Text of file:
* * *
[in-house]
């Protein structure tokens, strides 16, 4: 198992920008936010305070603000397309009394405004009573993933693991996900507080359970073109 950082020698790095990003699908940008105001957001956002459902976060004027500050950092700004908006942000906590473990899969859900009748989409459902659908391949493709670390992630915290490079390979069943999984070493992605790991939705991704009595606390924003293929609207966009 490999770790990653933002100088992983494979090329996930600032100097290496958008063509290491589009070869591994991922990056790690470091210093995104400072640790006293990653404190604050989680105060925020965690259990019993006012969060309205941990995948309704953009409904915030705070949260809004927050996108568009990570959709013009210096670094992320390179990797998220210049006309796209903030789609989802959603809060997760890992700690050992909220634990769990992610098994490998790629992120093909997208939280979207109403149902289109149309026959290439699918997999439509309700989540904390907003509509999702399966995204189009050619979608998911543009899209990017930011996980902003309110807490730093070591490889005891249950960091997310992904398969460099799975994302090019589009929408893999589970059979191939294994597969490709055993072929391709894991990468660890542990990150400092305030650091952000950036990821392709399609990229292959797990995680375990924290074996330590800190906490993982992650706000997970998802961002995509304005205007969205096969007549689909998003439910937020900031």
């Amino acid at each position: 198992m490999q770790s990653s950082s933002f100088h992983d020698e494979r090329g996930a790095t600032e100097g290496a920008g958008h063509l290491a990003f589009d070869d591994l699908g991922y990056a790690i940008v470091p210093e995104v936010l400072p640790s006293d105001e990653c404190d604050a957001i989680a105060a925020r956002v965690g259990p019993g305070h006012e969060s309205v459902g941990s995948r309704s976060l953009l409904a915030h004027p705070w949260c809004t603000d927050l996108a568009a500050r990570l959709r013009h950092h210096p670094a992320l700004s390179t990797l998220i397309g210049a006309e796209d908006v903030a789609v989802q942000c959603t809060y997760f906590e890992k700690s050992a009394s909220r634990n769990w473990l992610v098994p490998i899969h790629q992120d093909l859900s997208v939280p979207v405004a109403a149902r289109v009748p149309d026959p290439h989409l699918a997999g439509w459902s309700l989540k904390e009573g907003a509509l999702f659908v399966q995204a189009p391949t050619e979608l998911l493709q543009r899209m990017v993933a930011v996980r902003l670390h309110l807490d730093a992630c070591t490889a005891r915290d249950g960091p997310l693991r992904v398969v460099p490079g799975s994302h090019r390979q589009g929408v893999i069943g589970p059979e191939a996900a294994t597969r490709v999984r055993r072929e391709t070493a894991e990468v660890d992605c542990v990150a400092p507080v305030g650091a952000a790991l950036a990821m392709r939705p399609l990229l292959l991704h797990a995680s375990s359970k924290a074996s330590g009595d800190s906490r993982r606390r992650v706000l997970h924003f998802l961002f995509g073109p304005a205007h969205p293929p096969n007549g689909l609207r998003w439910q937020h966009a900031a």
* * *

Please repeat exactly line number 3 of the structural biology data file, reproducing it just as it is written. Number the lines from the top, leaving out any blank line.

């Amino acid at each position: 198992m490999q770790s990653s950082s933002f100088h992983d020698e494979r090329g996930a790095t600032e100097g290496a920008g958008h063509l290491a990003f589009d070869d591994l699908g991922y990056a790690i940008v470091p210093e995104v936010l400072p640790s006293d105001e990653c404190d604050a957001i989680a105060a925020r956002v965690g259990p019993g305070h006012e969060s309205v459902g941990s995948r309704s976060l953009l409904a915030h004027p705070w949260c809004t603000d927050l996108a568009a500050r990570l959709r013009h950092h210096p670094a992320l700004s390179t990797l998220i397309g210049a006309e796209d908006v903030a789609v989802q942000c959603t809060y997760f906590e890992k700690s050992a009394s909220r634990n769990w473990l992610v098994p490998i899969h790629q992120d093909l859900s997208v939280p979207v405004a109403a149902r289109v009748p149309d026959p290439h989409l699918a997999g439509w459902s309700l989540k904390e009573g907003a509509l999702f659908v399966q995204a189009p391949t050619e979608l998911l493709q543009r899209m990017v993933a930011v996980r902003l670390h309110l807490d730093a992630c070591t490889a005891r915290d249950g960091p997310l693991r992904v398969v460099p490079g799975s994302h090019r390979q589009g929408v893999i069943g589970p059979e191939a996900a294994t597969r490709v999984r055993r072929e391709t070493a894991e990468v660890d992605c542990v990150a400092p507080v305030g650091a952000a790991l950036a990821m392709r939705p399609l990229l292959l991704h797990a995680s375990s359970k924290a074996s330590g009595d800190s906490r993982r606390r992650v706000l997970h924003f998802l961002f995509g073109p304005a205007h969205p293929p096969n007549g689909l609207r998003w439910q937020h966009a900031a």